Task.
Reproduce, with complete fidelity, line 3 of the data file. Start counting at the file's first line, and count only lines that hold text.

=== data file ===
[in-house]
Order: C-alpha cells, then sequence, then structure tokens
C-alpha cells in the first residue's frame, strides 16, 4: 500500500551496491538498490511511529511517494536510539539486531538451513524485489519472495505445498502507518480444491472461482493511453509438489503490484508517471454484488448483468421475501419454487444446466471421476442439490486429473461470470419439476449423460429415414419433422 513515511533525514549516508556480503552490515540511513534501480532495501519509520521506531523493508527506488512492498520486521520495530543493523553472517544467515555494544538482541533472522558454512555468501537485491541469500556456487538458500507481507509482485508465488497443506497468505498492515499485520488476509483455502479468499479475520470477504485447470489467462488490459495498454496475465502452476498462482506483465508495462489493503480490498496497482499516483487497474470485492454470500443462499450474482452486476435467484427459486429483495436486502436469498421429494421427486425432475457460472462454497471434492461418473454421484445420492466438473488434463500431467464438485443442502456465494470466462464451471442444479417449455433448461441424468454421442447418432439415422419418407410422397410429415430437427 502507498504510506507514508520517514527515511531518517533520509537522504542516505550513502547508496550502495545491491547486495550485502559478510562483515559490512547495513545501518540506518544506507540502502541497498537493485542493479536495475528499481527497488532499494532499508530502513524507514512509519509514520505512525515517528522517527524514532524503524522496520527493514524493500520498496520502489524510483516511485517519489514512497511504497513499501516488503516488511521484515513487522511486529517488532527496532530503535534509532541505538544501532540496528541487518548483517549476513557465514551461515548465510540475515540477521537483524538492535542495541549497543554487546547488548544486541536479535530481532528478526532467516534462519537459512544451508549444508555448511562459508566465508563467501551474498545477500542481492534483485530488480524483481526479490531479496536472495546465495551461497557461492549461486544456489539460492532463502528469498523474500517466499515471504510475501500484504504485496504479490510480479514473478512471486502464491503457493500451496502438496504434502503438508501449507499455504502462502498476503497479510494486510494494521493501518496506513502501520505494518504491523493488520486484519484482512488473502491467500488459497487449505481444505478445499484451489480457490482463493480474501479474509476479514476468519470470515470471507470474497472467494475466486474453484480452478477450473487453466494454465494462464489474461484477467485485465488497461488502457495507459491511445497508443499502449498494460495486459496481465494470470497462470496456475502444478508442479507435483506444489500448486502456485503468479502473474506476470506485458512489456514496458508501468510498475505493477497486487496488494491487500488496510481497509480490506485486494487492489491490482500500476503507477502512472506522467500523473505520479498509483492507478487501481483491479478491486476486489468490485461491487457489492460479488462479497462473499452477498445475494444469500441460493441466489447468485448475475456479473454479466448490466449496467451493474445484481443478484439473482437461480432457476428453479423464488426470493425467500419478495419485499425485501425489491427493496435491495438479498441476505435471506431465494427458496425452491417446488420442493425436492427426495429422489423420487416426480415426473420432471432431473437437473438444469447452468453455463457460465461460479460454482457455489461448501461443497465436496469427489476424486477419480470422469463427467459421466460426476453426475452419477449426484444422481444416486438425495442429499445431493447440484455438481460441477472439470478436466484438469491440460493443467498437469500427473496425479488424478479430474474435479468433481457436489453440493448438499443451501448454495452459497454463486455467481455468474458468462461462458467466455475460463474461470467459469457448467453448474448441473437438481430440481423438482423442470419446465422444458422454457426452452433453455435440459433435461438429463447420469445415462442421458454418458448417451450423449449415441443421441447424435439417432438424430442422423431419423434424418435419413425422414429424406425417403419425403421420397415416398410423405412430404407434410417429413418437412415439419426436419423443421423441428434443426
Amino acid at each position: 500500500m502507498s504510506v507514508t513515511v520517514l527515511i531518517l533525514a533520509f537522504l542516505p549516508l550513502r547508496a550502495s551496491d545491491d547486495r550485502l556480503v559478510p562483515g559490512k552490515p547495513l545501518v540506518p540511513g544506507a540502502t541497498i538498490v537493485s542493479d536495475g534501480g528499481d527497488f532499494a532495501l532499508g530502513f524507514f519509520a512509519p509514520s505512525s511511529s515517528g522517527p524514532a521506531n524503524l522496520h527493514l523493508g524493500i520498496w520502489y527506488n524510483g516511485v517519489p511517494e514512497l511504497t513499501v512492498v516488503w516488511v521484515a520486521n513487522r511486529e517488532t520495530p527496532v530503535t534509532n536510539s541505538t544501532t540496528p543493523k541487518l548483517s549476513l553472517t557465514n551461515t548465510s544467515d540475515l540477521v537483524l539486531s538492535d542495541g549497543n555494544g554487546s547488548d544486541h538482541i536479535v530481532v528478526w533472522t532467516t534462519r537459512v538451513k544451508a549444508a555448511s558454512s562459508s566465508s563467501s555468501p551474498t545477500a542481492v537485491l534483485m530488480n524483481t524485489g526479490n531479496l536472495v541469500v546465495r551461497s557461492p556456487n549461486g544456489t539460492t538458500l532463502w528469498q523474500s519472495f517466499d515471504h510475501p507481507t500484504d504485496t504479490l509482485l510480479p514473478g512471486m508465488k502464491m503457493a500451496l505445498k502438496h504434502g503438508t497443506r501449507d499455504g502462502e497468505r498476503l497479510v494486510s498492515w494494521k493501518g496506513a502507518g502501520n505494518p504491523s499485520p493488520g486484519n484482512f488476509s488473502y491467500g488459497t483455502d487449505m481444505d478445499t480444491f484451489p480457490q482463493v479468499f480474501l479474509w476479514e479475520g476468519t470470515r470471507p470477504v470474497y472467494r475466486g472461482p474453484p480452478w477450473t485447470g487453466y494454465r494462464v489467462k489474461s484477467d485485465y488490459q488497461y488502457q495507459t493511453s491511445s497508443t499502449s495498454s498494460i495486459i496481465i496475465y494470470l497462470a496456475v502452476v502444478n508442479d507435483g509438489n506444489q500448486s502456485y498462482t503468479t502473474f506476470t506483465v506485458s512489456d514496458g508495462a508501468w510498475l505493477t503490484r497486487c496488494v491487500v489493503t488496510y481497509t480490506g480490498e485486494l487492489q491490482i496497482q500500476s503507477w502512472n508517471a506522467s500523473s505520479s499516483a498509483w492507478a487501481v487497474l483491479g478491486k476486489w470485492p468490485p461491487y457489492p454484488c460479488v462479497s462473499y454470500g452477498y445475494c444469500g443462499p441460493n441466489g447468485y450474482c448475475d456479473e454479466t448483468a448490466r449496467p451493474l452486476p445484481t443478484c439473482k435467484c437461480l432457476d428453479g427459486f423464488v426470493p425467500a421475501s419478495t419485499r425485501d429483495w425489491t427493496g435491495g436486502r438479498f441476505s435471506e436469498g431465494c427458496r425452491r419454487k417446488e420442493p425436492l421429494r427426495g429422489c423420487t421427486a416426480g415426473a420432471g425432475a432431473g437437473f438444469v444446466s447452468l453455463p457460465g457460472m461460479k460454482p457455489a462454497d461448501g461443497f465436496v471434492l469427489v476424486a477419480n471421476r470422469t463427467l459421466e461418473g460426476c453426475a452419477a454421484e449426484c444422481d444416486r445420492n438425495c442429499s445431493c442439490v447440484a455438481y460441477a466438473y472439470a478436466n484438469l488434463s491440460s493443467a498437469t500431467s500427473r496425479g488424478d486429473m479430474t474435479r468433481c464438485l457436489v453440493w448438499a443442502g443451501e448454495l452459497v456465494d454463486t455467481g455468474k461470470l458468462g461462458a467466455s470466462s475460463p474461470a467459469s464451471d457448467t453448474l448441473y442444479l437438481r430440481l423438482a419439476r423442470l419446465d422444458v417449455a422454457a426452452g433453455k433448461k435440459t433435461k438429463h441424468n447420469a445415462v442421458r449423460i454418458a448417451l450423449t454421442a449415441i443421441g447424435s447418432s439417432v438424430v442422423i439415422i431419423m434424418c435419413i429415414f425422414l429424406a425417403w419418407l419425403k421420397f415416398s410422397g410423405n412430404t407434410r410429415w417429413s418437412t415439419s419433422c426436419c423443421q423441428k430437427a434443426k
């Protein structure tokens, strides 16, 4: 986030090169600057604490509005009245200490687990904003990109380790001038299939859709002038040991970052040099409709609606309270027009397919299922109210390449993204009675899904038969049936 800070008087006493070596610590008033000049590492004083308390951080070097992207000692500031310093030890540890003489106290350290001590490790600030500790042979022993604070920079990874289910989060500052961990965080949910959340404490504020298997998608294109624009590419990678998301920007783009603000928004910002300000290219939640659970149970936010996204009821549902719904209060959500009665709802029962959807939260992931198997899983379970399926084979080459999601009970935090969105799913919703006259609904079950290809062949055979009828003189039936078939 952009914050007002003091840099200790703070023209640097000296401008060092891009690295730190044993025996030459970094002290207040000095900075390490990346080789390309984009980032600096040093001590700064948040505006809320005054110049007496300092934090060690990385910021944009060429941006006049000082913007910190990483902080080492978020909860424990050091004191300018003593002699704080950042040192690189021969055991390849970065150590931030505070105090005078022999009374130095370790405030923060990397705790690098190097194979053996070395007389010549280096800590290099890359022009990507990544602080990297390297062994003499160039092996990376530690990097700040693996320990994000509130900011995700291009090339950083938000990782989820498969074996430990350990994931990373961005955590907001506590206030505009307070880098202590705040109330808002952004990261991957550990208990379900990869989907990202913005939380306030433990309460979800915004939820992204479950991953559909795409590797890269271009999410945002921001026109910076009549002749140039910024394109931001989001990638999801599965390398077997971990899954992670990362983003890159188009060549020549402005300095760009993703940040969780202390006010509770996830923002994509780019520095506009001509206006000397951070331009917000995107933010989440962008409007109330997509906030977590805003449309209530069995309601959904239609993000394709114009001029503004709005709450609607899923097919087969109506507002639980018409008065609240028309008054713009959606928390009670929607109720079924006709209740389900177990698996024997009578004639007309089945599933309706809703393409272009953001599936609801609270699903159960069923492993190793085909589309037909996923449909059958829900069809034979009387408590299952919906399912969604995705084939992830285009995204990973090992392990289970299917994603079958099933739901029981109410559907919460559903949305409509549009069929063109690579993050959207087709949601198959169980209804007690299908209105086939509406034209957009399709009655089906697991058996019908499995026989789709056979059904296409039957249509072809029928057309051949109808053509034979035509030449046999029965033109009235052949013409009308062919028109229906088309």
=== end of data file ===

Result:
C-alpha cells in the first residue's frame, strides 16, 4: 500500500551496491538498490511511529511517494536510539539486531538451513524485489519472495505445498502507518480444491472461482493511453509438489503490484508517471454484488448483468421475501419454487444446466471421476442439490486429473461470470419439476449423460429415414419433422 513515511533525514549516508556480503552490515540511513534501480532495501519509520521506531523493508527506488512492498520486521520495530543493523553472517544467515555494544538482541533472522558454512555468501537485491541469500556456487538458500507481507509482485508465488497443506497468505498492515499485520488476509483455502479468499479475520470477504485447470489467462488490459495498454496475465502452476498462482506483465508495462489493503480490498496497482499516483487497474470485492454470500443462499450474482452486476435467484427459486429483495436486502436469498421429494421427486425432475457460472462454497471434492461418473454421484445420492466438473488434463500431467464438485443442502456465494470466462464451471442444479417449455433448461441424468454421442447418432439415422419418407410422397410429415430437427 502507498504510506507514508520517514527515511531518517533520509537522504542516505550513502547508496550502495545491491547486495550485502559478510562483515559490512547495513545501518540506518544506507540502502541497498537493485542493479536495475528499481527497488532499494532499508530502513524507514512509519509514520505512525515517528522517527524514532524503524522496520527493514524493500520498496520502489524510483516511485517519489514512497511504497513499501516488503516488511521484515513487522511486529517488532527496532530503535534509532541505538544501532540496528541487518548483517549476513557465514551461515548465510540475515540477521537483524538492535542495541549497543554487546547488548544486541536479535530481532528478526532467516534462519537459512544451508549444508555448511562459508566465508563467501551474498545477500542481492534483485530488480524483481526479490531479496536472495546465495551461497557461492549461486544456489539460492532463502528469498523474500517466499515471504510475501500484504504485496504479490510480479514473478512471486502464491503457493500451496502438496504434502503438508501449507499455504502462502498476503497479510494486510494494521493501518496506513502501520505494518504491523493488520486484519484482512488473502491467500488459497487449505481444505478445499484451489480457490482463493480474501479474509476479514476468519470470515470471507470474497472467494475466486474453484480452478477450473487453466494454465494462464489474461484477467485485465488497461488502457495507459491511445497508443499502449498494460495486459496481465494470470497462470496456475502444478508442479507435483506444489500448486502456485503468479502473474506476470506485458512489456514496458508501468510498475505493477497486487496488494491487500488496510481497509480490506485486494487492489491490482500500476503507477502512472506522467500523473505520479498509483492507478487501481483491479478491486476486489468490485461491487457489492460479488462479497462473499452477498445475494444469500441460493441466489447468485448475475456479473454479466448490466449496467451493474445484481443478484439473482437461480432457476428453479423464488426470493425467500419478495419485499425485501425489491427493496435491495438479498441476505435471506431465494427458496425452491417446488420442493425436492427426495429422489423420487416426480415426473420432471432431473437437473438444469447452468453455463457460465461460479460454482457455489461448501461443497465436496469427489476424486477419480470422469463427467459421466460426476453426475452419477449426484444422481444416486438425495442429499445431493447440484455438481460441477472439470478436466484438469491440460493443467498437469500427473496425479488424478479430474474435479468433481457436489453440493448438499443451501448454495452459497454463486455467481455468474458468462461462458467466455475460463474461470467459469457448467453448474448441473437438481430440481423438482423442470419446465422444458422454457426452452433453455435440459433435461438429463447420469445415462442421458454418458448417451450423449449415441443421441447424435439417432438424430442422423431419423434424418435419413425422414429424406425417403419425403421420397415416398410423405412430404407434410417429413418437412415439419426436419423443421423441428434443426